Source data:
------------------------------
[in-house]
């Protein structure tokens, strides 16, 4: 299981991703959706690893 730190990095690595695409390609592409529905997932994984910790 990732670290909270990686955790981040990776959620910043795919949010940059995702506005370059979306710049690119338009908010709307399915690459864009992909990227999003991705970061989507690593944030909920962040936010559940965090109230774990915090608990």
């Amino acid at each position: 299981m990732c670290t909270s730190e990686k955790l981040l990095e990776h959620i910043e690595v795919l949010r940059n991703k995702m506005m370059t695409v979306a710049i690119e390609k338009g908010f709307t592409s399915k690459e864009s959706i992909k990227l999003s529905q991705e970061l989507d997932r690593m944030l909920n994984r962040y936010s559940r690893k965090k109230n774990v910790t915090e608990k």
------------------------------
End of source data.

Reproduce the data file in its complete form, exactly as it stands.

[in-house]
């Protein structure tokens, strides 16, 4: 299981991703959706690893 730190990095690595695409390609592409529905997932994984910790 990732670290909270990686955790981040990776959620910043795919949010940059995702506005370059979306710049690119338009908010709307399915690459864009992909990227999003991705970061989507690593944030909920962040936010559940965090109230774990915090608990």
């Amino acid at each position: 299981m990732c670290t909270s730190e990686k955790l981040l990095e990776h959620i910043e690595v795919l949010r940059n991703k995702m506005m370059t695409v979306a710049i690119e390609k338009g908010f709307t592409s399915k690459e864009s959706i992909k990227l999003s529905q991705e970061l989507d997932r690593m944030l909920n994984r962040y936010s559940r690893k965090k109230n774990v910790t915090e608990k």